As Ferdinand Hayden and Albert Peale explored railroad cuts west of Evanston, Wyoming Territory, William Henry Jackson (at Hayden's request) was taking a side trip of his own in the opposite direction. With "Charlie" Turnbull serving as his assistant, the two traveled to Nebraska, where Jackson photographed tribal members and their dwellings at Pawnee villages (on the Loup Fork) and the Omaha Reservation on the Missouri River.1
Once back in Washington, Hayden devoted his considerable energies to publicizing the results of the expedition, writing his official report, and making arrangements for the distribution of the survey's collected specimens. Even before the survey ended, he had written Joseph Leidy that the party had accumulated an "immense amount" of material for investigation -- "more than ever before in the same length of time." Indeed it had. Forty- five large boxes containing more than one thousand specimens of minerals (including specimens from the hot springs), more than six hundred specimens of rocks, large numbers of mammal and bird skins, eggs, and other items had been sent during the expedition to the Smithsonian. A complete set of the collection would be kept and displayed there, and duplicate specimens would be distributed to selected colleges and universities.2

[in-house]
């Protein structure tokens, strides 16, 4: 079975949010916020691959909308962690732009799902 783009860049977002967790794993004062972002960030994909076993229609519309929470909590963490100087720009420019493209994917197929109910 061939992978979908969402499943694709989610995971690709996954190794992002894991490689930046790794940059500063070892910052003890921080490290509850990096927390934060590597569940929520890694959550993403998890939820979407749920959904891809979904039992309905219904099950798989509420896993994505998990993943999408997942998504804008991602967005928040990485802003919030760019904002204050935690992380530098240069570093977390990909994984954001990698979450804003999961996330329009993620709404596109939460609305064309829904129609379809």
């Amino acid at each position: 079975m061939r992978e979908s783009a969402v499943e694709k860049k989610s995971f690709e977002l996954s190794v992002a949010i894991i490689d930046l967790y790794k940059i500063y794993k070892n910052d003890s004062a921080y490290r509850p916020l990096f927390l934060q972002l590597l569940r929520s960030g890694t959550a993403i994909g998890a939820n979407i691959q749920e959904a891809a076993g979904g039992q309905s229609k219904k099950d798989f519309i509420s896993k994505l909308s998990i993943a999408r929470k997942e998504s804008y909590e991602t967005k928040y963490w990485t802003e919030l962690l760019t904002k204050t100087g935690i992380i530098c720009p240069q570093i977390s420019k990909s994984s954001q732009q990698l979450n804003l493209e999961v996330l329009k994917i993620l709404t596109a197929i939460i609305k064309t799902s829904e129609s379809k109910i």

In November, George Allen received a letter in Oberlin from Albert Peale that described other kinds of post-survey activities:
WASHINGTON, D.C., NOV. 27TH, 1871
My Dear Professor:
Having a little leisure time this evening I think I could not employ it more pleasantly than in writing you. I have been wishing to do so for some time but have been so busy that I found it impossible until now.
I am very comfortably fixed here in the same building with Jackson who